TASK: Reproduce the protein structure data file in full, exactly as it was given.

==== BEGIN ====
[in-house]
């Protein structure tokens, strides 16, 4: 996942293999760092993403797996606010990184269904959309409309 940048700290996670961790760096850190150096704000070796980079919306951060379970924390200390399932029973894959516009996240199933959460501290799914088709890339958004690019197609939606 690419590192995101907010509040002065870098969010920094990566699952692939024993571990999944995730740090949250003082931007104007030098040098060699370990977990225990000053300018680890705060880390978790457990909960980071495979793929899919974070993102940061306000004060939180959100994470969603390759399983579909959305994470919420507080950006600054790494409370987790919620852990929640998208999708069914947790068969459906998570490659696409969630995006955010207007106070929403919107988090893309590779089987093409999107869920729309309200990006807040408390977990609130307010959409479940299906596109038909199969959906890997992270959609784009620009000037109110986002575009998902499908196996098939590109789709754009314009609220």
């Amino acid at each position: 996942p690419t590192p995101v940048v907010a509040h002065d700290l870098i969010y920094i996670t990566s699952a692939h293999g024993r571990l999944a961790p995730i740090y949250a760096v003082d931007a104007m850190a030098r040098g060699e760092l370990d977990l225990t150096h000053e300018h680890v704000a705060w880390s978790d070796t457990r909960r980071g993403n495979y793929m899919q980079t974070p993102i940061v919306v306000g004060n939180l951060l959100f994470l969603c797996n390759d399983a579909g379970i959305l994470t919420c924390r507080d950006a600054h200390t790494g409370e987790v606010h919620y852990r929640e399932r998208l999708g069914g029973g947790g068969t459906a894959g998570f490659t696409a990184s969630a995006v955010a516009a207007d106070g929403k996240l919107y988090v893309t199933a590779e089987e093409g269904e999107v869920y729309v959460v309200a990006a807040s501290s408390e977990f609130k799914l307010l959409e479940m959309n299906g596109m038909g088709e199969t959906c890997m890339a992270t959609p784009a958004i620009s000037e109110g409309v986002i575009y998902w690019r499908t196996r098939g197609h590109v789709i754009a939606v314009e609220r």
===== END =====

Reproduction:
[in-house]
């Protein structure tokens, strides 16, 4: 996942293999760092993403797996606010990184269904959309409309 940048700290996670961790760096850190150096704000070796980079919306951060379970924390200390399932029973894959516009996240199933959460501290799914088709890339958004690019197609939606 690419590192995101907010509040002065870098969010920094990566699952692939024993571990999944995730740090949250003082931007104007030098040098060699370990977990225990000053300018680890705060880390978790457990909960980071495979793929899919974070993102940061306000004060939180959100994470969603390759399983579909959305994470919420507080950006600054790494409370987790919620852990929640998208999708069914947790068969459906998570490659696409969630995006955010207007106070929403919107988090893309590779089987093409999107869920729309309200990006807040408390977990609130307010959409479940299906596109038909199969959906890997992270959609784009620009000037109110986002575009998902499908196996098939590109789709754009314009609220």
């Amino acid at each position: 996942p690419t590192p995101v940048v907010a509040h002065d700290l870098i969010y920094i996670t990566s699952a692939h293999g024993r571990l999944a961790p995730i740090y949250a760096v003082d931007a104007m850190a030098r040098g060699e760092l370990d977990l225990t150096h000053e300018h680890v704000a705060w880390s978790d070796t457990r909960r980071g993403n495979y793929m899919q980079t974070p993102i940061v919306v306000g004060n939180l951060l959100f994470l969603c797996n390759d399983a579909g379970i959305l994470t919420c924390r507080d950006a600054h200390t790494g409370e987790v606010h919620y852990r929640e399932r998208l999708g069914g029973g947790g068969t459906a894959g998570f490659t696409a990184s969630a995006v955010a516009a207007d106070g929403k996240l919107y988090v893309t199933a590779e089987e093409g269904e999107v869920y729309v959460v309200a990006a807040s501290s408390e977990f609130k799914l307010l959409e479940m959309n299906g596109m038909g088709e199969t959906c890997m890339a992270t959609p784009a958004i620009s000037e109110g409309v986002i575009y998902w690019r499908t196996r098939g197609h590109v789709i754009a939606v314009e609220r």